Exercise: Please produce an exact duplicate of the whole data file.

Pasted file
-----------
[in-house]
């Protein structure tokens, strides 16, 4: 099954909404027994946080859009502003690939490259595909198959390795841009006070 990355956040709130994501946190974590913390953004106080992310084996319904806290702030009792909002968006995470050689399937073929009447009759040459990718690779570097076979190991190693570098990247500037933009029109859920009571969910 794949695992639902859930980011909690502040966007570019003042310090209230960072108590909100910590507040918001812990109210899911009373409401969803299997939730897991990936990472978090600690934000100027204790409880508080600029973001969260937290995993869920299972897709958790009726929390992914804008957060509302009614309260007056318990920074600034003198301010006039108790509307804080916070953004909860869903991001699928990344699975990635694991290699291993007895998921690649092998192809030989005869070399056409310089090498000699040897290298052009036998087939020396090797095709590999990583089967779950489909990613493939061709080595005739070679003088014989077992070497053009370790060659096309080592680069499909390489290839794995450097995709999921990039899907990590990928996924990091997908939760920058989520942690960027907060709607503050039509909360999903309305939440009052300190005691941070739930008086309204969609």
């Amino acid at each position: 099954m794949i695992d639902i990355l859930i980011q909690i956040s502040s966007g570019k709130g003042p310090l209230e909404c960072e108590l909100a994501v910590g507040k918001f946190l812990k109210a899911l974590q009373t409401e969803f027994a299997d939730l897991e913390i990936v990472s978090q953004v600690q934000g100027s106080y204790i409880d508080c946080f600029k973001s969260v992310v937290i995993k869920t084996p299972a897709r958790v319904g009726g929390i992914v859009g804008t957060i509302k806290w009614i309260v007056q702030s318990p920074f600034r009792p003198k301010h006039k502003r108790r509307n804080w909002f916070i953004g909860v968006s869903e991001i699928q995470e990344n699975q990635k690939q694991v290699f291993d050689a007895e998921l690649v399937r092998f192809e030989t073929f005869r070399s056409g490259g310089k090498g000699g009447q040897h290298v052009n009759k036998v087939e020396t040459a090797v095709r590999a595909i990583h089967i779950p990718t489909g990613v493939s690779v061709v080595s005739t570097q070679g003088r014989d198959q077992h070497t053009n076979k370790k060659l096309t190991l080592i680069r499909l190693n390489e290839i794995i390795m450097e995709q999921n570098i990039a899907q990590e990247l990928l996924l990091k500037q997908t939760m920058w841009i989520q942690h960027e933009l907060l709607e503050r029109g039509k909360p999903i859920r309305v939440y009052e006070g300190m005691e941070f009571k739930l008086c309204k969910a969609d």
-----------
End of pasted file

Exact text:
[in-house]
């Protein structure tokens, strides 16, 4: 099954909404027994946080859009502003690939490259595909198959390795841009006070 990355956040709130994501946190974590913390953004106080992310084996319904806290702030009792909002968006995470050689399937073929009447009759040459990718690779570097076979190991190693570098990247500037933009029109859920009571969910 794949695992639902859930980011909690502040966007570019003042310090209230960072108590909100910590507040918001812990109210899911009373409401969803299997939730897991990936990472978090600690934000100027204790409880508080600029973001969260937290995993869920299972897709958790009726929390992914804008957060509302009614309260007056318990920074600034003198301010006039108790509307804080916070953004909860869903991001699928990344699975990635694991290699291993007895998921690649092998192809030989005869070399056409310089090498000699040897290298052009036998087939020396090797095709590999990583089967779950489909990613493939061709080595005739070679003088014989077992070497053009370790060659096309080592680069499909390489290839794995450097995709999921990039899907990590990928996924990091997908939760920058989520942690960027907060709607503050039509909360999903309305939440009052300190005691941070739930008086309204969609």
């Amino acid at each position: 099954m794949i695992d639902i990355l859930i980011q909690i956040s502040s966007g570019k709130g003042p310090l209230e909404c960072e108590l909100a994501v910590g507040k918001f946190l812990k109210a899911l974590q009373t409401e969803f027994a299997d939730l897991e913390i990936v990472s978090q953004v600690q934000g100027s106080y204790i409880d508080c946080f600029k973001s969260v992310v937290i995993k869920t084996p299972a897709r958790v319904g009726g929390i992914v859009g804008t957060i509302k806290w009614i309260v007056q702030s318990p920074f600034r009792p003198k301010h006039k502003r108790r509307n804080w909002f916070i953004g909860v968006s869903e991001i699928q995470e990344n699975q990635k690939q694991v290699f291993d050689a007895e998921l690649v399937r092998f192809e030989t073929f005869r070399s056409g490259g310089k090498g000699g009447q040897h290298v052009n009759k036998v087939e020396t040459a090797v095709r590999a595909i990583h089967i779950p990718t489909g990613v493939s690779v061709v080595s005739t570097q070679g003088r014989d198959q077992h070497t053009n076979k370790k060659l096309t190991l080592i680069r499909l190693n390489e290839i794995i390795m450097e995709q999921n570098i990039a899907q990590e990247l990928l996924l990091k500037q997908t939760m920058w841009i989520q942690h960027e933009l907060l709607e503050r029109g039509k909360p999903i859920r309305v939440y009052e006070g300190m005691e941070f009571k739930l008086c309204k969910a969609d």